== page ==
When a person reaches a point of complete mental exhaustion, one of two things usually happens, either they start crying uncontrollably or they lash out belligerently. They reach their willpower limit and lose control of the internal influences. This is similar to what happens to marathon runner’s when the hit “the wall” around mile 20. Bryan’s friend started crying. Bryan lashed out. You might be wondering why these two kids didn’t just stop working out? Why didn’t they just get up and leave? Of course, that was an option. They weren’t forced to workout. The camp rules stated that a kid could refuse to be put through a workout at any time by going to his dorm room, packing up his gear, calling his parents, and going home. A few kids would pack up and leave every year but most, like Bryan and his friend, came to camp specifically to push themselves past their mental limits. They wanted to be broken.

Growth Is Gratifying

Contrary to popular belief, working at an athletic camp as a coldhearted counselor is not easy or fun. You spend more energy organizing and controlling the chaos of 300 kids than you would by going through the camp yourself. The only thing that made working the camp worthwhile was figuring out how to develop others in a way that increased their mental toughness. There’s nothing more fulfilling than watching someone else push past their self-imposed limits and instantly improve self-confidence. Nothing compares to witnessing someone make a breakthrough in their own thinking. You can actually see it in their eyes when it happens. Click, something invisible comes together and that person starts to command himself in an elevated way.

Sometimes you have to be a hard ass to develop leadership skills in others. I’ll finish the rest of the story of Bryan and his friend in Part 2 of this series. But I can tell you that at the end of camp, after the ceremonial half-marathon all of the wrestlers had to run to graduate, Bryan and his friend sought me out, gave me hugs, and thanked me for pushing them. Over the last ten years, I’ve run into several kids that went to the Washington Intensive camp and they always come up to me and thank me. Most recently, I received the following message from Mike Chiesa, a Washington Intensive camper who just won UFC’s The Ultimate Fighter Live competition and got a 6 figure contract to fight professionally:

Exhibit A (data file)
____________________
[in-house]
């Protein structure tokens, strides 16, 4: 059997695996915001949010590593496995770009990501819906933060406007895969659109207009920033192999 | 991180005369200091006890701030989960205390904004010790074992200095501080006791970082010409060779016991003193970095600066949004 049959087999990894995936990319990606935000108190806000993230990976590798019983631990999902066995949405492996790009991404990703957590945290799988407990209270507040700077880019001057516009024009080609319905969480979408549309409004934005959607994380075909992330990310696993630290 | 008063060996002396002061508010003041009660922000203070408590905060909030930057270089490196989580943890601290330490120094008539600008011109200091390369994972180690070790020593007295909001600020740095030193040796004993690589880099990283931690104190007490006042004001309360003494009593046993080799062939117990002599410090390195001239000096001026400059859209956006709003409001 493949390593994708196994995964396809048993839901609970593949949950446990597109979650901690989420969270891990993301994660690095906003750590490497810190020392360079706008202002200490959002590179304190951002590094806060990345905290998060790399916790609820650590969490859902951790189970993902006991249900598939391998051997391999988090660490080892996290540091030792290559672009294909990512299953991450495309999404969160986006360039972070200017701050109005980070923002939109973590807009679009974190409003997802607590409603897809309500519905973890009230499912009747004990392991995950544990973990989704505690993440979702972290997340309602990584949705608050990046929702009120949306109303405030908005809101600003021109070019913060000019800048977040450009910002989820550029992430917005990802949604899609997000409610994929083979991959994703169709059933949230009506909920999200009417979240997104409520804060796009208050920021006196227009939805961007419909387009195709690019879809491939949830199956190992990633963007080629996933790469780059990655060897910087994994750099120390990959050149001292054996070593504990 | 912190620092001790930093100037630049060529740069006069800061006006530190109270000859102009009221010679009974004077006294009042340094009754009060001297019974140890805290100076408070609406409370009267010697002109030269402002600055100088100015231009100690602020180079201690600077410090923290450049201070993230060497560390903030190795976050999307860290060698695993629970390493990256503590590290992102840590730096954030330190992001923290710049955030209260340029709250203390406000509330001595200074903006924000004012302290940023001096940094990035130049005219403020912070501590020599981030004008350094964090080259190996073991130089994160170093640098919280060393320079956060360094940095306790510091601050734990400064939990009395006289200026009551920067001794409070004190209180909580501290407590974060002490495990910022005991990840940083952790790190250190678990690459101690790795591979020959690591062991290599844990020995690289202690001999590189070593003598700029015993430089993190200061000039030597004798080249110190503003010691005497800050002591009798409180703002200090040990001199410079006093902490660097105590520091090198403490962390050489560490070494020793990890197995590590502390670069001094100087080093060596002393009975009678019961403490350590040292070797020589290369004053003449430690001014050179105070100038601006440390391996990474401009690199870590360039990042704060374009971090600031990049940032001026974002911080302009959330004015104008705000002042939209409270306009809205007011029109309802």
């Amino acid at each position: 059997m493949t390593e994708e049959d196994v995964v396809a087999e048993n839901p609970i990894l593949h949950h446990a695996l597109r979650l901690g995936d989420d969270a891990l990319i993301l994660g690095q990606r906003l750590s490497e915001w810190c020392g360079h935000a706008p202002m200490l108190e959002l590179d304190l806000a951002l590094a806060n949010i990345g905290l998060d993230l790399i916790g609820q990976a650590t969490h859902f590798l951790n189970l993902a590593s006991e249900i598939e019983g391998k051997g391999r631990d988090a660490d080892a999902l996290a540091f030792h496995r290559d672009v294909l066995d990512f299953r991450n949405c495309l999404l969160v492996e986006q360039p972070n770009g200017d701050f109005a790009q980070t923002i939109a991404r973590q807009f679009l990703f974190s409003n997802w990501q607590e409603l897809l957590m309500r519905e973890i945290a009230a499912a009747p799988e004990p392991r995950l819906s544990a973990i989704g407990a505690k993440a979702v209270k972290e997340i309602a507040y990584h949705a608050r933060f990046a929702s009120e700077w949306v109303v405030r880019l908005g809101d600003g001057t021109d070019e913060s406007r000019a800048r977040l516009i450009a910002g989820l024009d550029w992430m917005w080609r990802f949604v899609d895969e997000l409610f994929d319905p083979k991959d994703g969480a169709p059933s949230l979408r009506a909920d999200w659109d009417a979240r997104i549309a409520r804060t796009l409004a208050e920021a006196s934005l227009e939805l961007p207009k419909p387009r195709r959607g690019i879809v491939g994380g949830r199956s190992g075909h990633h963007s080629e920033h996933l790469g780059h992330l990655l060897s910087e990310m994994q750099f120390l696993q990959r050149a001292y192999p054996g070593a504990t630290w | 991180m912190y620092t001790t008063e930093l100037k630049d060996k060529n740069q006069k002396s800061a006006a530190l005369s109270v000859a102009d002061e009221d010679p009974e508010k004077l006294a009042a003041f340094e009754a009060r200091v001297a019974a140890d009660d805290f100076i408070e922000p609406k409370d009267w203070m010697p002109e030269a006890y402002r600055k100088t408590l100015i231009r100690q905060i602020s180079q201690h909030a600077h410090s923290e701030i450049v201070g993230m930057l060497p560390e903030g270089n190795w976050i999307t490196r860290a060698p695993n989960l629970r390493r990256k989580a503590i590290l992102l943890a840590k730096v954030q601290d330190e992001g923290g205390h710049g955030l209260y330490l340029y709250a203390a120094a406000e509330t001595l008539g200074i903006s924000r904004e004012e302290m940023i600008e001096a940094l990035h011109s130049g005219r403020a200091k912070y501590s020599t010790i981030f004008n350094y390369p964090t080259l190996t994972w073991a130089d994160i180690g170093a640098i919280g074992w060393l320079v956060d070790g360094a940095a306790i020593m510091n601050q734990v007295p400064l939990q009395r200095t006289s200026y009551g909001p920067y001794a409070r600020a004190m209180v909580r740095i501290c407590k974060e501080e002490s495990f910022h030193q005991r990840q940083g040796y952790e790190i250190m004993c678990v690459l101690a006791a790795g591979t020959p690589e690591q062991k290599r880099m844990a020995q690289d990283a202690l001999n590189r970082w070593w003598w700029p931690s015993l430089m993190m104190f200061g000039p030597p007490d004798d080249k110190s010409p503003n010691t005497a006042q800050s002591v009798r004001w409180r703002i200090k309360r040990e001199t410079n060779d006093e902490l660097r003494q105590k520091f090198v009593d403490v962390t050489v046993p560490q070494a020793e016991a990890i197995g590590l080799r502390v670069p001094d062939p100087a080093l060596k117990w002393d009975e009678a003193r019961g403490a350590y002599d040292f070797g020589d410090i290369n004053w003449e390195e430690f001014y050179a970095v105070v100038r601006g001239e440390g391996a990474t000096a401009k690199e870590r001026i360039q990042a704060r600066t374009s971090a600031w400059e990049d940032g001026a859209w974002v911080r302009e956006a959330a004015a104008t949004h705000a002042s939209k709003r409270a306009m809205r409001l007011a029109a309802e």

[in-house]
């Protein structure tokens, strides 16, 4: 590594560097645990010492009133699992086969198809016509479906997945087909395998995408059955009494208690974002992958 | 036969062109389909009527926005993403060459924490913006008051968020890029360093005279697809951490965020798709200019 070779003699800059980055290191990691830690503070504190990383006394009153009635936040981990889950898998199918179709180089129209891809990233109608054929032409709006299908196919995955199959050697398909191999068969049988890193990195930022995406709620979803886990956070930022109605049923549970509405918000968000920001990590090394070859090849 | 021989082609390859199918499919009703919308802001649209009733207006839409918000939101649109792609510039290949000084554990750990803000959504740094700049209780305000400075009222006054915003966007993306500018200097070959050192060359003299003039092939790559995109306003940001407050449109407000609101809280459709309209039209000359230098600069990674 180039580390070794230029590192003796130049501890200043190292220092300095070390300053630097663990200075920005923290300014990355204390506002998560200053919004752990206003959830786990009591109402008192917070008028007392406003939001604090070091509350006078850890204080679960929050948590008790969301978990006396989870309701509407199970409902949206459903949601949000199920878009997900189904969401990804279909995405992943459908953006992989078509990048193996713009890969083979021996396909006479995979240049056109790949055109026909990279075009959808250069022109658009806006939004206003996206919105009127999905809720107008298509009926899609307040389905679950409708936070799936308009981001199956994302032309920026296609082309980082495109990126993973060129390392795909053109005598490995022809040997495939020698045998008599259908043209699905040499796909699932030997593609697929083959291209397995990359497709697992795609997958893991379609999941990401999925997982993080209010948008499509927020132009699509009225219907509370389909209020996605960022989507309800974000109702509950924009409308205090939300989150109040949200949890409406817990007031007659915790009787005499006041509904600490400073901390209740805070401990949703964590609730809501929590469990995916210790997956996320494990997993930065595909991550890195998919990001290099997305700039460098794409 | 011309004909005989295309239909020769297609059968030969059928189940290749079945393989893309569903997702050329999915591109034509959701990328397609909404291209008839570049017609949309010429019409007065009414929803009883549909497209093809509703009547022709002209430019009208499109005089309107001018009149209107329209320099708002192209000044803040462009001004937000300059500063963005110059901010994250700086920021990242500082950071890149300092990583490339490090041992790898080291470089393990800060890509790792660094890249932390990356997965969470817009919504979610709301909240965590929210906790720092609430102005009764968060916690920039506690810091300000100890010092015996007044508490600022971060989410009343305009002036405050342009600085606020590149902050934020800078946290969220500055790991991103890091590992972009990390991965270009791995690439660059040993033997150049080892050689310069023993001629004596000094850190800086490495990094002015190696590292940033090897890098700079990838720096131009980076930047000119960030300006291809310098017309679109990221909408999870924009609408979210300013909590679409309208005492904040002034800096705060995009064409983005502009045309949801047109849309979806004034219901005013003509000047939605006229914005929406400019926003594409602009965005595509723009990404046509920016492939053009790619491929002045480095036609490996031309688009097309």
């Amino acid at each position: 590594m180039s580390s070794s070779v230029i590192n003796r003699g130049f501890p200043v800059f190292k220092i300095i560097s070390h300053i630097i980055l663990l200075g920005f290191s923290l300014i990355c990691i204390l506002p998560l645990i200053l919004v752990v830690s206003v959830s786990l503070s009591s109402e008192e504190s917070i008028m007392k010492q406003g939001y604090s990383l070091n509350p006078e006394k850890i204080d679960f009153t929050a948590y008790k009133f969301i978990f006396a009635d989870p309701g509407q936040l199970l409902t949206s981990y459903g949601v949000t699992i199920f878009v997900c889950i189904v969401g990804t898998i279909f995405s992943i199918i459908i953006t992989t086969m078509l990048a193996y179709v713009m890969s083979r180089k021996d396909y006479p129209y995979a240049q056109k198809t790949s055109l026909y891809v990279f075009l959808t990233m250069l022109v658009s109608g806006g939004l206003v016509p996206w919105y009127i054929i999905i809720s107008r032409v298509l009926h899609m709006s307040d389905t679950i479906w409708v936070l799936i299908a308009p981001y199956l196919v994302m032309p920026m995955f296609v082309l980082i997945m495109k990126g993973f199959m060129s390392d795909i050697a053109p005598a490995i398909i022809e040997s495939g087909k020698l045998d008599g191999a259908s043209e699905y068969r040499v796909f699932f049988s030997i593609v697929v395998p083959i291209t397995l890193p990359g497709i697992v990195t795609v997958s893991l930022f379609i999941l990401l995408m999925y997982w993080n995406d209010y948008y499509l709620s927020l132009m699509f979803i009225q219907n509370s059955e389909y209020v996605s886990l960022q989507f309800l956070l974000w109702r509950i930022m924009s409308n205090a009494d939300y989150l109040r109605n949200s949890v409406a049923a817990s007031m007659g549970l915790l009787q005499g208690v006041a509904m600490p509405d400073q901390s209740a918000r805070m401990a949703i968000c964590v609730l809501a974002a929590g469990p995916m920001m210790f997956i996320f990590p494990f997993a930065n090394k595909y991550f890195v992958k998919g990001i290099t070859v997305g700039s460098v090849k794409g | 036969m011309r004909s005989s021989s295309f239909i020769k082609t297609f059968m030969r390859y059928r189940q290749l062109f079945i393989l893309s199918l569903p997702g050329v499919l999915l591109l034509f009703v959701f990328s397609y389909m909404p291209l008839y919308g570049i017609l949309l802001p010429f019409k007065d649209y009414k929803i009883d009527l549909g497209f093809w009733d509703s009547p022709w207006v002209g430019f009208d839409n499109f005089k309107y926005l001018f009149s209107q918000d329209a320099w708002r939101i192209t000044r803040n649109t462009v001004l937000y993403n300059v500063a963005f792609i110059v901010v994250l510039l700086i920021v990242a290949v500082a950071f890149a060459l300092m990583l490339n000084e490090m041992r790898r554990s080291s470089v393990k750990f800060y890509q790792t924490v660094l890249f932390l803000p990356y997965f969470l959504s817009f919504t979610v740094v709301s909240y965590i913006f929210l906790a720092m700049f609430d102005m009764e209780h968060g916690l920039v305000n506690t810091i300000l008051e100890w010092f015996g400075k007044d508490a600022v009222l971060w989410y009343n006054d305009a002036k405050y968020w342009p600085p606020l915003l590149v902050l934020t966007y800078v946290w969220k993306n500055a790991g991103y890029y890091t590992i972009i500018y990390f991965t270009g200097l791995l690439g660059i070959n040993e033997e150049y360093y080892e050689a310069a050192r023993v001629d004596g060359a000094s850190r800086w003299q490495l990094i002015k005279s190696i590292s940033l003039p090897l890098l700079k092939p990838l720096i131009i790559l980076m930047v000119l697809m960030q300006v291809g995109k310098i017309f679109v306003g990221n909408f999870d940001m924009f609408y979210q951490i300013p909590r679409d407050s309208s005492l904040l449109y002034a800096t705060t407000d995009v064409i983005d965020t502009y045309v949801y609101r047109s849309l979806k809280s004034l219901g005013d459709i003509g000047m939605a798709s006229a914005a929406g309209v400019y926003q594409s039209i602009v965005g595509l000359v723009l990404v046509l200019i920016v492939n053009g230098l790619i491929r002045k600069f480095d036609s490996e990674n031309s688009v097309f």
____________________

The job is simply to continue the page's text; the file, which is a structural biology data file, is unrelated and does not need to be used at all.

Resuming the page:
The Counterbalance Strategy

Vince Lombardi, who led the Green Bay Packers to five league championships and two Super Bowl wins, described mental toughness as “a perfectly disciplined state of mind that refuses to give in”. Penn State psychologist, David Yukelson, defines mental toughness as a psychological edge that allows people to cope with situational demands. The six characteristics of mental toughness include determination, concentration, resilience, poise, and the ability to influence motivation and improve self-confidence. Together, these characteristics generate a state of self-mastery. Millions of people, from athletes in high school to executives in business and entrepreneurship, spend billions of dollars at camps and conferences trying to achieve this state.

Mental toughness is nothing more than a person’s ability to counteract damaging emotions with productive emotions. Damaging emotions are the enemy of self-mastery. When an emotion takes control of your behavior, it becomes your master. The only way to build mental toughness and maintain a state of self-mastery is to control your emotions. The problem is that damaging emotions like anger, fear, and pain are incredibly powerful forces. And once unleashed, they are almost impossible to stop. The only way to cut them out of your life is to counter them.

In my next post, I will discuss how you can use the “counterbalance strategy“, a term coined by Robert Greene, to specifically counteract the damaging effects of anger. Further posts will discuss how to use this strategy to quickly counter fear and pain. Once you are able to counter your negative emotions on demand, you will have achieved a state self-mastery and, by definition, be mentally tough. .